“He is not here, for he has risen.”

Three empty crosses

Three empty crosses

“He is risen!”

Countless Christians around the world hear these words and say them to each other on Easter Sunday. They aren’t meaningless, nor are they some spiritual mumbo-jumbo. They have a very specific, very concrete, very real-world meaning. They mean that Jesus—a man brutally and very thoroughly put to death with all the efficiency that the Roman empire could muster one Friday afternoon—got up on Sunday morning… and simply walked out of his tomb.

These words are stunning. And they are absurd. They are, on their face, not just implausible; they are crazy. After all, when someone tells you that a dead person just got up and walked away under his own power, the normal reaction is to conclude that this person has lost his or her mind.

But it turns out, the words themselves aren’t the craziest part. The truly crazy thing is that they’re true.

The beaten, whipped, nail-punctured, spear-pierced man who died a painful, bloody, horrible, and very public death in front of countless witnesses really did just get up and walk away on the third day. Without medical attention, without help from anyone on earth, his heart, his lungs, his brain, and all his other organs started up again. And he stood, stepped out of the tomb, and in that moment split all of history in two.

Hundreds of people saw him walking, talking, eating, and drinking long after he was supposed to be—no, really was—dead and buried. The people who knew him best were so certain that he had risen from the dead they were willing to die horrible deaths of their own rather than deny that Jesus was still alive.

He is risen. This one fact changes everything about how we understand the world around us. It must. The only question is: what will you do about it?

He is risen!

Happy Easter.

Logos

I am a huge fan of Logos Bible Software.  For those who aren’t familiar with them, Logos makes the leading software for reading and analyzing the Bible, along with hundreds of other materials, including ancient texts, commentaries, and more.

I was fortunate enough to obtain a copy of the Scholar’s Library — dozens of resources, worth thousands of dollars in print versions — more than a decade ago.  Sadly, somewhere in the past few years, my installation broke, and I could never get it to work properly on the last couple of computers I have owned, nor would it recognize the many resources that came with the Scholar’s Library.  Logos has gone through many versions since then, and the latest versions didn’t even recognize my license key.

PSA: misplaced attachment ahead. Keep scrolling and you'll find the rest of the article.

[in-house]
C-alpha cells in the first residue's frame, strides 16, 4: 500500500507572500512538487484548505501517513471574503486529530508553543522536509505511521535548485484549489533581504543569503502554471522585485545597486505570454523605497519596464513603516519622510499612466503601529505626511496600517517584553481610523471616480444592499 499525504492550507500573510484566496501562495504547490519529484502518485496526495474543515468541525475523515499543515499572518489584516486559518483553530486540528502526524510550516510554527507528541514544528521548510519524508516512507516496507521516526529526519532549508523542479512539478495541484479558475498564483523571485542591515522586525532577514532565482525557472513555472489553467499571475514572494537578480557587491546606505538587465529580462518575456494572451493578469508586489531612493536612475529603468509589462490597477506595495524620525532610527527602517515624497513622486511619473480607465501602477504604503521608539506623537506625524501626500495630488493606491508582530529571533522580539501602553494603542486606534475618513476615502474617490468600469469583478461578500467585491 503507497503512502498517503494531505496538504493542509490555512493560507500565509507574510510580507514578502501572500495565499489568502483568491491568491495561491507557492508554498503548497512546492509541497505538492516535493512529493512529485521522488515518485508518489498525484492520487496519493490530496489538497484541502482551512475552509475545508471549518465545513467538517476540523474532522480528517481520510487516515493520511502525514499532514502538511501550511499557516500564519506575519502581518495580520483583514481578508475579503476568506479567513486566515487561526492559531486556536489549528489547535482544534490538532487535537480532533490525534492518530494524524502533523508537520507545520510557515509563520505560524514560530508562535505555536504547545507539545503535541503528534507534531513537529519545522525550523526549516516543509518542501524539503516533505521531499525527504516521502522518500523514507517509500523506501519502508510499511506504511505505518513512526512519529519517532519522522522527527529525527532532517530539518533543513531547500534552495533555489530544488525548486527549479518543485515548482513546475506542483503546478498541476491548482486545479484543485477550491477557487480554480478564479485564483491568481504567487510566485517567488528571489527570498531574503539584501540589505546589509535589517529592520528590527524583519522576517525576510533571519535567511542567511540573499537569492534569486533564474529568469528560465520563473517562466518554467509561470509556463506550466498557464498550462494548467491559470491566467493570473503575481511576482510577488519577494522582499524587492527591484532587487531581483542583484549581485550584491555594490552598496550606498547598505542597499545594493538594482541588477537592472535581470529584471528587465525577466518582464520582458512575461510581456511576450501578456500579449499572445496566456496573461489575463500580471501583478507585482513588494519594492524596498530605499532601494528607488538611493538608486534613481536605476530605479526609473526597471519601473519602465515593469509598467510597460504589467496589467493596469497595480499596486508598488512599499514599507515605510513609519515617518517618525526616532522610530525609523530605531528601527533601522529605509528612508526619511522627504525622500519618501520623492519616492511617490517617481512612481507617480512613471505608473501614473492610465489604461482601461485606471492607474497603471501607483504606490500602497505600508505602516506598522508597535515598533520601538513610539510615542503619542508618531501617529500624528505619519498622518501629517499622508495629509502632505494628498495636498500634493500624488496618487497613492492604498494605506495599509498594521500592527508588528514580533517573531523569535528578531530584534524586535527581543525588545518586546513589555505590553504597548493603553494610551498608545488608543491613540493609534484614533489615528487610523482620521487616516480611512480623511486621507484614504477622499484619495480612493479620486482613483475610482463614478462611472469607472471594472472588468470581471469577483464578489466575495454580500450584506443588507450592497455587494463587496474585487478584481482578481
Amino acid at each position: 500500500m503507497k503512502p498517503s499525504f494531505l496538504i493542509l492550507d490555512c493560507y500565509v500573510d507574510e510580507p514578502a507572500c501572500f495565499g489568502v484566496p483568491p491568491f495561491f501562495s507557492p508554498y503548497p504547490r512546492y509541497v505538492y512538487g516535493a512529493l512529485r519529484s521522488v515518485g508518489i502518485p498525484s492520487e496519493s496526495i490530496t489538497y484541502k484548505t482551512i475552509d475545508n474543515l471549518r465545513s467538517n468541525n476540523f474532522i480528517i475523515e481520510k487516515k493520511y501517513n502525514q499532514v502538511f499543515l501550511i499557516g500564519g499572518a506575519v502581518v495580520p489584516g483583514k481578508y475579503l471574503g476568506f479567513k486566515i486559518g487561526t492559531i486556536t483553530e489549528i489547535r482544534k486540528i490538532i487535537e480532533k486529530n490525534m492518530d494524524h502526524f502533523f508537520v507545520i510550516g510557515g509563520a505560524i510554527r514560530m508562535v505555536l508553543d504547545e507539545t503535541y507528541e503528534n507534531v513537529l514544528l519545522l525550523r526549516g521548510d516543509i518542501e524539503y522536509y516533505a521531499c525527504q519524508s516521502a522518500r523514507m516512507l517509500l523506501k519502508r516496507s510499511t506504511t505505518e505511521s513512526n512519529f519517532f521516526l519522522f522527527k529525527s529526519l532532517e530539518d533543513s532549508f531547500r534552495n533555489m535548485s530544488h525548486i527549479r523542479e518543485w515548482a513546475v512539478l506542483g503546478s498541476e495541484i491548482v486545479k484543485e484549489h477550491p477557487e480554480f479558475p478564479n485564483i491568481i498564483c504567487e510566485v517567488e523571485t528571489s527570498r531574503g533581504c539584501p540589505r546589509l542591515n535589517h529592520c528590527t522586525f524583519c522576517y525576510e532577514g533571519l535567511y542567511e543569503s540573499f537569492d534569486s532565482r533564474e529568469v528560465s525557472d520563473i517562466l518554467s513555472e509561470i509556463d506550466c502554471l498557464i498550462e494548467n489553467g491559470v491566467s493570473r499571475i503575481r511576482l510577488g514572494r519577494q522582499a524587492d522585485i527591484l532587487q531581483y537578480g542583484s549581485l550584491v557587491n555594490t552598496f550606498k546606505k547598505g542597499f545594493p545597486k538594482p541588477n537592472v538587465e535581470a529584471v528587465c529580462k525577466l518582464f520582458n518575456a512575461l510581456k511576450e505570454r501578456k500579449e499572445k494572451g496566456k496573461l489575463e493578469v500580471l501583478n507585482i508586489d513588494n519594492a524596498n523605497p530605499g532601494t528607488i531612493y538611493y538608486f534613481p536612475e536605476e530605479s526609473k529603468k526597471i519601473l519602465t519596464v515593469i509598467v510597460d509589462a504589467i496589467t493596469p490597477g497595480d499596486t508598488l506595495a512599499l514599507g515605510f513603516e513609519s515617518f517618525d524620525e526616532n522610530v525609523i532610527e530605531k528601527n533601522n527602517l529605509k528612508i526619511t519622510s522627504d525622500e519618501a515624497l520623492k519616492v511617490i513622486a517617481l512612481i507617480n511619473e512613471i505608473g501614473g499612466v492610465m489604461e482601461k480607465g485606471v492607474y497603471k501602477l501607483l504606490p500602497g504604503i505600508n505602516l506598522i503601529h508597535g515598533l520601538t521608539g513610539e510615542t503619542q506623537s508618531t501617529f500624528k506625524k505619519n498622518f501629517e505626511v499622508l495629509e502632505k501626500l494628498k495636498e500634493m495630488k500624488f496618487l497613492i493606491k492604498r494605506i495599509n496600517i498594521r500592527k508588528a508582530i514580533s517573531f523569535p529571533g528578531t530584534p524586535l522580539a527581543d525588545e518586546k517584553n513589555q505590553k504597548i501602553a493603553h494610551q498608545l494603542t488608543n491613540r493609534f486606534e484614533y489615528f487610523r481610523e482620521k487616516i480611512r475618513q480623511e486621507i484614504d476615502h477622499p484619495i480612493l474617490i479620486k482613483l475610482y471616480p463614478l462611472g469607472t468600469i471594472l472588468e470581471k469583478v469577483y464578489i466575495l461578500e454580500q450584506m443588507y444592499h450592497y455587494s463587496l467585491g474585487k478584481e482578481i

Thanks to a very helpful Logos staffer named Hunter Clagett, I now have access to all of these materials again, and could not be happier about it.  Thanks, Hunter, and thanks, Logos!

If you are experiencing similar difficulties, this link may be helpful.

From The Shack to the Courthouse

Since I’ve mentioned the popular novel The Shack in a number of posts, it seems worthwhile to mention the latest real-life twist in the novel’s story. According to the LA Times, The Shack‘s author, William Paul Young, has sued pastors Wayne Jacobsen and Brad Cummings; the start-up the three created to publish the book initially, Windblown Media; and the book’s current publisher, Hachette. Young alleges that he is owed $8 million in royalties through December 2008, as well as other relief. Windblown has counterclaimed for $5 million. Meanwhile, Jacobsen and Cummings have filed an amended copyright filing with the Library of Congress.

I will refrain from commenting on the legal issues (or the legal posture of these cases, which is more than a little muddled in the article), but am posting this merely for general interest.

h/t: Tim Challies

Another Great Review of The Shack

Scott Lindsey has a great review of The Shack.

For my earlier review, see here or this collection of information on The Shack.

EDIT: Don’t miss the scathing review of The Shack from James DeYoung, a good friend of the author (William P. “Paul” Young). Also check out Chuck Colson’s review, Al Mohler’s radio broadcast on the book, and Tim Challies’s booklet.

(h/t Tim Challies)

More Thoughts on The Shack

Joe Holland has posted an altogether excellent review of The Shack (hat tip: Tim Challies). Meanwhile, my blog has attracted a couple comments on the topic. Granted, there are not too many comments, but they contain themes worth a little discussion.

Continue reading “More Thoughts on The Shack”

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